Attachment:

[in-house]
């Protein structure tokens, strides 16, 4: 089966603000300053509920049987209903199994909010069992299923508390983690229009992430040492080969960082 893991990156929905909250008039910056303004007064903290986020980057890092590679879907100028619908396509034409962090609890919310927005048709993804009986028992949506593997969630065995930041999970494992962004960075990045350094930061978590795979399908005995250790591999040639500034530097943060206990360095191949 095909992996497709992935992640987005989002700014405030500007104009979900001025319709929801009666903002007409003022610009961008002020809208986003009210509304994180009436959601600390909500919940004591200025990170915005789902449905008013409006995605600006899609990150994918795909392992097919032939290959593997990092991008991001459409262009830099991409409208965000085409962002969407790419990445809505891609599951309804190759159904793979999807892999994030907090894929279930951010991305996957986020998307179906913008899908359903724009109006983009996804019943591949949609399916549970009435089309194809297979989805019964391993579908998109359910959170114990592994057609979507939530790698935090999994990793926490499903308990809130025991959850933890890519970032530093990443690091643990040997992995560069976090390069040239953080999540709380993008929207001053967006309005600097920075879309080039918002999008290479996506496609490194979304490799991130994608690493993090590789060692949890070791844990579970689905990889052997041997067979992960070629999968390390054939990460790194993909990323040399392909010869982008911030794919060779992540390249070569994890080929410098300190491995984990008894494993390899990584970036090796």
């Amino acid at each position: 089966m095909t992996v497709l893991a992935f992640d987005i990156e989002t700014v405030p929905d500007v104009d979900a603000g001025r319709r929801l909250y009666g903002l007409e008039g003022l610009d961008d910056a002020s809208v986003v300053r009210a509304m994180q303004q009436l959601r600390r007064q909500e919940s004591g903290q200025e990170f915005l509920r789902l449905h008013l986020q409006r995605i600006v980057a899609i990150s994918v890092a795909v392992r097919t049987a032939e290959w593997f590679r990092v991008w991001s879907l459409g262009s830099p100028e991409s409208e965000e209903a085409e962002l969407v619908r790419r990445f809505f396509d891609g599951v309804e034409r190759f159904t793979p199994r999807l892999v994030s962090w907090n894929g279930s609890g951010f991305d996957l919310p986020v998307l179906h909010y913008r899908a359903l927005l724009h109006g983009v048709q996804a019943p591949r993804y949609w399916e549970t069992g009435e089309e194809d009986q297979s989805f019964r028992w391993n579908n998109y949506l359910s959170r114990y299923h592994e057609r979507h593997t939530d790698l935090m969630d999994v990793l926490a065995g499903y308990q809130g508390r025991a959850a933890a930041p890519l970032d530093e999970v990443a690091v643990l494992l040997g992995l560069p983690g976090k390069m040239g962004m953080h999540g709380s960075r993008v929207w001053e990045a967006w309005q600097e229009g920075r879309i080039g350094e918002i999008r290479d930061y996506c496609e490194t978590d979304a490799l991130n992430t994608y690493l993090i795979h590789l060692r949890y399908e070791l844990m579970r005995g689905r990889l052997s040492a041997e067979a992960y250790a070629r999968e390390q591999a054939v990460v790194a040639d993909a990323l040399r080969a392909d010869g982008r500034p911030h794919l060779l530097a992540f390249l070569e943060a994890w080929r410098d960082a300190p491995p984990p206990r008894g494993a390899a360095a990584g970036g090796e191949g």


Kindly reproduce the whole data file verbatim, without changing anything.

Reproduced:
[in-house]
């Protein structure tokens, strides 16, 4: 089966603000300053509920049987209903199994909010069992299923508390983690229009992430040492080969960082 893991990156929905909250008039910056303004007064903290986020980057890092590679879907100028619908396509034409962090609890919310927005048709993804009986028992949506593997969630065995930041999970494992962004960075990045350094930061978590795979399908005995250790591999040639500034530097943060206990360095191949 095909992996497709992935992640987005989002700014405030500007104009979900001025319709929801009666903002007409003022610009961008002020809208986003009210509304994180009436959601600390909500919940004591200025990170915005789902449905008013409006995605600006899609990150994918795909392992097919032939290959593997990092991008991001459409262009830099991409409208965000085409962002969407790419990445809505891609599951309804190759159904793979999807892999994030907090894929279930951010991305996957986020998307179906913008899908359903724009109006983009996804019943591949949609399916549970009435089309194809297979989805019964391993579908998109359910959170114990592994057609979507939530790698935090999994990793926490499903308990809130025991959850933890890519970032530093990443690091643990040997992995560069976090390069040239953080999540709380993008929207001053967006309005600097920075879309080039918002999008290479996506496609490194979304490799991130994608690493993090590789060692949890070791844990579970689905990889052997041997067979992960070629999968390390054939990460790194993909990323040399392909010869982008911030794919060779992540390249070569994890080929410098300190491995984990008894494993390899990584970036090796």
């Amino acid at each position: 089966m095909t992996v497709l893991a992935f992640d987005i990156e989002t700014v405030p929905d500007v104009d979900a603000g001025r319709r929801l909250y009666g903002l007409e008039g003022l610009d961008d910056a002020s809208v986003v300053r009210a509304m994180q303004q009436l959601r600390r007064q909500e919940s004591g903290q200025e990170f915005l509920r789902l449905h008013l986020q409006r995605i600006v980057a899609i990150s994918v890092a795909v392992r097919t049987a032939e290959w593997f590679r990092v991008w991001s879907l459409g262009s830099p100028e991409s409208e965000e209903a085409e962002l969407v619908r790419r990445f809505f396509d891609g599951v309804e034409r190759f159904t793979p199994r999807l892999v994030s962090w907090n894929g279930s609890g951010f991305d996957l919310p986020v998307l179906h909010y913008r899908a359903l927005l724009h109006g983009v048709q996804a019943p591949r993804y949609w399916e549970t069992g009435e089309e194809d009986q297979s989805f019964r028992w391993n579908n998109y949506l359910s959170r114990y299923h592994e057609r979507h593997t939530d790698l935090m969630d999994v990793l926490a065995g499903y308990q809130g508390r025991a959850a933890a930041p890519l970032d530093e999970v990443a690091v643990l494992l040997g992995l560069p983690g976090k390069m040239g962004m953080h999540g709380s960075r993008v929207w001053e990045a967006w309005q600097e229009g920075r879309i080039g350094e918002i999008r290479d930061y996506c496609e490194t978590d979304a490799l991130n992430t994608y690493l993090i795979h590789l060692r949890y399908e070791l844990m579970r005995g689905r990889l052997s040492a041997e067979a992960y250790a070629r999968e390390q591999a054939v990460v790194a040639d993909a990323l040399r080969a392909d010869g982008r500034p911030h794919l060779l530097a992540f390249l070569e943060a994890w080929r410098d960082a300190p491995p984990p206990r008894g494993a390899a360095a990584g970036g090796e191949g």